• Another category of “party” consists of a class whom the Legislature considers to be “interested” in the validation petition and judgment. The Legislature has specified that a suit under chapter 1205 is “a proceeding in rem”26 —a phrase that would ordinarily denote adjudication of the legal status of the securities themselves and not merely the personal rights of specific parties before the court27 —and a “class action binding on all persons who: (A) reside in the territory of the issuer; (B) own property located within the boundaries of the issuer; (C) are taxpayers of the issuer; or (D) have or claim a right, title, or interest in any property or money to be affected by the public security authorization or the issuance of public securities.”28 The Legislature terms this class of persons “interested parties” and requires they be given notice by publication of the trial setting and the opportunity to be heard there.29 It has further provided that the effect of this notice, importantly, is that each class member is deemed “a party to the action” and that the court is deemed to possess “jurisdiction over each person to the same extent as if that person were individually named and personally served in the action.”30 Such “parties” are likewise deemed to be bound by the final judgment.31

• A third category of “parties” contemplated by the Legislature consists of class members who opt to become “named parties.” A class member may “become a named party” either by (1) filing an answer to the petition at or before the time set for trial in the notice; or (2) “intervening, with leave of court, after the trial date.”32

• A final permutation in the Legislature's use of “party” within chapter 1205 appears in the provisions relating to the bond requirement, contained in subchapter E. The bond requirement imposes conditions on the continued personal participation in the litigation of “any opposing party or intervenor, other than the attorney general.”33 Subchapter E further requires that notice and a motion to set bond be personally served on “the opposing party, the intervenor, or the party's attorney,”34 which would seem to confirm both that “party” includes both “opposing parties” and intervenors and that an “opposing party” would not include an “interested party” class member who has been entirely absent from the litigation.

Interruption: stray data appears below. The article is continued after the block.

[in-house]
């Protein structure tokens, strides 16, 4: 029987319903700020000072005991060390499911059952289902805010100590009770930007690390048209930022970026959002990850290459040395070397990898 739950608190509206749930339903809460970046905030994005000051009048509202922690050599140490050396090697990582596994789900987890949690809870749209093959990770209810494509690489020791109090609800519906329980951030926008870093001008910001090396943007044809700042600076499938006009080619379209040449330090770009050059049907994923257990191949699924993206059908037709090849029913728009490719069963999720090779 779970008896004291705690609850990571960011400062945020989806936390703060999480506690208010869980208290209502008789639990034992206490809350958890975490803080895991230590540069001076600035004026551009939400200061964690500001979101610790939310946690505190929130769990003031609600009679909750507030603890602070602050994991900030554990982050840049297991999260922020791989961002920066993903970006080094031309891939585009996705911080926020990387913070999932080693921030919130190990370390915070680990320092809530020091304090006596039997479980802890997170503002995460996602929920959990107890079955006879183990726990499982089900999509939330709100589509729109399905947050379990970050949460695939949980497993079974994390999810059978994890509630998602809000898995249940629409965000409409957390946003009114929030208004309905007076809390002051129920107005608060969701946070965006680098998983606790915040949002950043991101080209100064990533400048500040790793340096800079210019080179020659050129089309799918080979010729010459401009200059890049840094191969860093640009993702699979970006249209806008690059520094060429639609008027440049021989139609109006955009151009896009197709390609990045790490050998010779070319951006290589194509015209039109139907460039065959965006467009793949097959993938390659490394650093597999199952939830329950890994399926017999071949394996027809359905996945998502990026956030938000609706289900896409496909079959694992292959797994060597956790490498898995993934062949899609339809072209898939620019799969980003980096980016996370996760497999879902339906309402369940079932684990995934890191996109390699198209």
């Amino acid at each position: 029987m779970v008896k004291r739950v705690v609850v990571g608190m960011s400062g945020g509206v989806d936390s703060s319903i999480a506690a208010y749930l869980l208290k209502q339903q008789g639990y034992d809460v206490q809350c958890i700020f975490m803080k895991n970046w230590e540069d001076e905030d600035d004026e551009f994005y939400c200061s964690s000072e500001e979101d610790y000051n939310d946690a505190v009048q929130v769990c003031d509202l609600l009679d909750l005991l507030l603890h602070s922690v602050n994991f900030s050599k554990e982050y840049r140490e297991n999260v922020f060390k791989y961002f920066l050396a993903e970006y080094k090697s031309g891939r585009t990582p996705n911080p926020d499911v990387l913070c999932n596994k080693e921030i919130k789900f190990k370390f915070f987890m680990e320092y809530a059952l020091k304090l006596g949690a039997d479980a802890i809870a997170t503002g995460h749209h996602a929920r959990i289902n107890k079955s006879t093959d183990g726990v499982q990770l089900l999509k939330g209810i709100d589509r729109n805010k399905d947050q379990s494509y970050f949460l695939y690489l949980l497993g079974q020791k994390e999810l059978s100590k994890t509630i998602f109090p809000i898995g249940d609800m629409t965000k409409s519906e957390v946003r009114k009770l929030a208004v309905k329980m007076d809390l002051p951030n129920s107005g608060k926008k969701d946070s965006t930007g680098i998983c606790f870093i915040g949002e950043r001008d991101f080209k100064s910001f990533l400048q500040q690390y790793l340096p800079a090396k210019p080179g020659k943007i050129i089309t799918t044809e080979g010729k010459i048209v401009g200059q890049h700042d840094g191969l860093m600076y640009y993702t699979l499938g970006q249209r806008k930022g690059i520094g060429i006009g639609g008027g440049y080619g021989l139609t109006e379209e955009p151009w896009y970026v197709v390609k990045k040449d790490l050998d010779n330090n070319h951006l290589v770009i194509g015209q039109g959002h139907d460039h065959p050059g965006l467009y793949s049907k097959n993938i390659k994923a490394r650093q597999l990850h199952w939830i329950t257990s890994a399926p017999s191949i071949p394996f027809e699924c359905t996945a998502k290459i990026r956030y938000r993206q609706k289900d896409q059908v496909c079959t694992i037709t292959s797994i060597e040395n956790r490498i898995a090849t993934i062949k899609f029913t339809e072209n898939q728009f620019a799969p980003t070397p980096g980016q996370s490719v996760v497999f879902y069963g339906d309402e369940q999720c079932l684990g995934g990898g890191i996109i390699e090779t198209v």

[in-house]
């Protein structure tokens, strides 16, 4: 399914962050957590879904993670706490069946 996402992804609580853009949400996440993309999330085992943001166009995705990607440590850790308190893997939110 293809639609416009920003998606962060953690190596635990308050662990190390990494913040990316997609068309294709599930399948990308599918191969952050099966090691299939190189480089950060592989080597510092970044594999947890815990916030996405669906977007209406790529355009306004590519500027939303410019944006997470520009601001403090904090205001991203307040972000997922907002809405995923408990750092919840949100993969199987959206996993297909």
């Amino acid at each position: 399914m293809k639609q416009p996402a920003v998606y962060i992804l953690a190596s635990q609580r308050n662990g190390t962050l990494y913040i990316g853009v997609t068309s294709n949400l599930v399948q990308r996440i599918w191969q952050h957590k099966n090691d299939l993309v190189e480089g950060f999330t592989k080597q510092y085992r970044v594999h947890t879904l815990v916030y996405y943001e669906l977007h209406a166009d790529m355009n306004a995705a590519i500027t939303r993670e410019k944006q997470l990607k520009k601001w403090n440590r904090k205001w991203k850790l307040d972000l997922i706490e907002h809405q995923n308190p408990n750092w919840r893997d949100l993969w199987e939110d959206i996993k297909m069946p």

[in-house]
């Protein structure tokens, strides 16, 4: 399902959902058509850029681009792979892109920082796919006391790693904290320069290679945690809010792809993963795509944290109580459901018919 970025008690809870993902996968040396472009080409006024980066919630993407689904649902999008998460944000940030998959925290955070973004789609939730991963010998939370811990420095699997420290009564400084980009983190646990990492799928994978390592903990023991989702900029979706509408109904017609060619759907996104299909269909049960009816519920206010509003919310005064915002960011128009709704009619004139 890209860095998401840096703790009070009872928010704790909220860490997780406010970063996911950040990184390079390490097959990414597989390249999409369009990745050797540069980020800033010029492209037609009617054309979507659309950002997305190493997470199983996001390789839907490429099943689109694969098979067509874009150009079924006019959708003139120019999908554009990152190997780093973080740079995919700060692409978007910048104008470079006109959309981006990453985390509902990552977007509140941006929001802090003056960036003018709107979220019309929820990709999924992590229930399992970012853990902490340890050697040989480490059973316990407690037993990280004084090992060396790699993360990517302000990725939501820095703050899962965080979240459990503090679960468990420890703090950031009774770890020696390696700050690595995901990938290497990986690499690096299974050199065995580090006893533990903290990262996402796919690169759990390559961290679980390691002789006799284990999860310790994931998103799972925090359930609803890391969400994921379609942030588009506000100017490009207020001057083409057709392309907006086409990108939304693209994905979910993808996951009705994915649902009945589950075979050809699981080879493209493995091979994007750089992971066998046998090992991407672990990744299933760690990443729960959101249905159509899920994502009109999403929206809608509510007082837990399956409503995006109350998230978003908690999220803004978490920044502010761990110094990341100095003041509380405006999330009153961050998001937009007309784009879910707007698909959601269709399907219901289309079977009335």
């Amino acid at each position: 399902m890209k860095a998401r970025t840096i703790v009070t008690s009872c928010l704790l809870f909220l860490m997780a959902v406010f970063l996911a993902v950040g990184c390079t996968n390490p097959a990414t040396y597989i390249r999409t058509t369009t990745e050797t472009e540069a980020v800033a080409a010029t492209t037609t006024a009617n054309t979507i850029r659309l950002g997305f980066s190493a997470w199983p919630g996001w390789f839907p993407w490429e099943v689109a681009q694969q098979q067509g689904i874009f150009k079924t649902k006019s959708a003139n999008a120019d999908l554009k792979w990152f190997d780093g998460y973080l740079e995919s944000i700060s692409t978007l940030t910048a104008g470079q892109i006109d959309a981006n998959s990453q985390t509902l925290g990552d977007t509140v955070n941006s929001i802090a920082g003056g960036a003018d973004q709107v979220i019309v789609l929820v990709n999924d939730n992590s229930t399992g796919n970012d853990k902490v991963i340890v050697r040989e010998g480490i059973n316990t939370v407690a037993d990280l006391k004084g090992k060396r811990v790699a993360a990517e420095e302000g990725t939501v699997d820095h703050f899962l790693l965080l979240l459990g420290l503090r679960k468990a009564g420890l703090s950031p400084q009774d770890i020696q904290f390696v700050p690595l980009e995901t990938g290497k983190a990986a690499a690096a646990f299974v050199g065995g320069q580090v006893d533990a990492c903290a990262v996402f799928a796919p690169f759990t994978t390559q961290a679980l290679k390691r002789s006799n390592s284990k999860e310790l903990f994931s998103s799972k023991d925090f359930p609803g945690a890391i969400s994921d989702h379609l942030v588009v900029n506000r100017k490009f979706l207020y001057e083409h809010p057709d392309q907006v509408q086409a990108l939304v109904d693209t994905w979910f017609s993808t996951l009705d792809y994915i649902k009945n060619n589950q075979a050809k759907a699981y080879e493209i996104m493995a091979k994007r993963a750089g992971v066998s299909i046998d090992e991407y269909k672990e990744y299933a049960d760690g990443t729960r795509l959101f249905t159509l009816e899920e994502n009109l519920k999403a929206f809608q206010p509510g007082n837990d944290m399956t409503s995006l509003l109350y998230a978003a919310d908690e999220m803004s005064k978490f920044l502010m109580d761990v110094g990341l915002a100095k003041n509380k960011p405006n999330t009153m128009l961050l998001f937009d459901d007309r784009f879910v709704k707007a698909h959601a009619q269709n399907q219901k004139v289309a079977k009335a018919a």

The gravamen of the District's dismissal motion is that the Legislature surely intended “party” in the context of section 1205 .068's appeal right to mean only persons who personally participate in the trial court proceedings—i.e., with respect to members of the class of “interested parties,” only those who file answers or intervene so as to become “named parties”—and not class members like Alejos who, while deemed a “party” under chapter 1205 in the sense of being bound by the proceedings, have remained mere spectators through final judgment. The District first relies on background decisional law, of which courts can presume the Legislature was aware in crafting chapter 1205 and its statutory predecessors.35 The District emphasizes the general rule that an appeal can be brought only by a named party to a suit.36 To the extent unnamed class members have been permitted to appeal under Texas law, the District further suggests, that right has derived from some unique injury to the particular member with respect to which the member preserved error before the trial court, such as by timely objecting to a class settlement.37

Alejos counters that the District is attempting to read limitations into “party” under section 1205.068 that the Legislature did not itself choose to include. He emphasizes that the Legislature used “any party” to describe the class of potential appellants in section 1205.068, not “named party” or “party” with some other qualification or limitation, but just “party.” This phraseology, Alejos reasons, reflects unambiguous legislative intent to include any and all “parties” under chapter 1205 in the class of potential appellants under section 1205.068, including all other members of the class of “interested parties”—each of whom, again, the Legislature explicitly deems “a party to the action”38 —not just those who file answers or intervene so as to become “named parties.”39 Further, while maintaining that chapter 1205 is sui generis, Alejos points out that Texas virtual-representation concepts have sometimes been applied to allow unnamed parties to formally enter the litigation for the first time on appeal in circumstances where the named party formerly representing their interests settles or the interests otherwise diverge.40 What the Texas Supreme Court has termed the “most important consideration” in this analysis, Alejos observes, “is whether the appellant is bound by the judgment,”41 and that is certainly true for him here.42 In short, Alejos suggests that if virtual representation concepts are relevant to our construction of “party” in section 1205.068, they confirm that the notion of an “interested party” class member being allowed to personally participate in the litigation for the first time on appeal is hardly unknown to Texas law or beyond the conceivable intent of the Legislature.